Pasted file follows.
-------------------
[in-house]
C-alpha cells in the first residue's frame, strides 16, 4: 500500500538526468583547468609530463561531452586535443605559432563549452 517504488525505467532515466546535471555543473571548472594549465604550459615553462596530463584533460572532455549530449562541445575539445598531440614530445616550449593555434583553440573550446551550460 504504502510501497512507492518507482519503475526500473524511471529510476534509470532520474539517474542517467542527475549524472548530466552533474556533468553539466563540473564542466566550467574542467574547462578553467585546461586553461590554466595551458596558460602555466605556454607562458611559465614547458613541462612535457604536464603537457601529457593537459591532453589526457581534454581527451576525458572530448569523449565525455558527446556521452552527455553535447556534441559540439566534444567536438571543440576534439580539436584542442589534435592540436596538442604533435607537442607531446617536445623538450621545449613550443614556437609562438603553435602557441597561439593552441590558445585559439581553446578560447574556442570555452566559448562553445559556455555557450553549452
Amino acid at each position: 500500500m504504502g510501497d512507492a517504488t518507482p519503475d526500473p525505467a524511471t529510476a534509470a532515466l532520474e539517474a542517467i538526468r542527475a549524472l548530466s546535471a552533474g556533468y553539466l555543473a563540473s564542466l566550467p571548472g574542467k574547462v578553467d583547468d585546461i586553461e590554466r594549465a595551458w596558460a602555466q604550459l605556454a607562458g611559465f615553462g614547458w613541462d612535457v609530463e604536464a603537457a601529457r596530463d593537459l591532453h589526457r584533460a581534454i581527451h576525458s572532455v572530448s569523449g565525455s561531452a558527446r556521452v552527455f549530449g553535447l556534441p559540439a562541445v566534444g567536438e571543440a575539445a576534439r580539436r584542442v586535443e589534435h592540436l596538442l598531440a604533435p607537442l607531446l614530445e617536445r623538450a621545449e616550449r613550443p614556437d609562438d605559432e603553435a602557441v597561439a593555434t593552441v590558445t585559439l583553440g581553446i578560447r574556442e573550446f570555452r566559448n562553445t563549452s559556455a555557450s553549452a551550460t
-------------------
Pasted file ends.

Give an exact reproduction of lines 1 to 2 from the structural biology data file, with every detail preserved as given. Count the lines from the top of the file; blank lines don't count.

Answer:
[in-house]
C-alpha cells in the first residue's frame, strides 16, 4: 500500500538526468583547468609530463561531452586535443605559432563549452 517504488525505467532515466546535471555543473571548472594549465604550459615553462596530463584533460572532455549530449562541445575539445598531440614530445616550449593555434583553440573550446551550460 504504502510501497512507492518507482519503475526500473524511471529510476534509470532520474539517474542517467542527475549524472548530466552533474556533468553539466563540473564542466566550467574542467574547462578553467585546461586553461590554466595551458596558460602555466605556454607562458611559465614547458613541462612535457604536464603537457601529457593537459591532453589526457581534454581527451576525458572530448569523449565525455558527446556521452552527455553535447556534441559540439566534444567536438571543440576534439580539436584542442589534435592540436596538442604533435607537442607531446617536445623538450621545449613550443614556437609562438603553435602557441597561439593552441590558445585559439581553446578560447574556442570555452566559448562553445559556455555557450553549452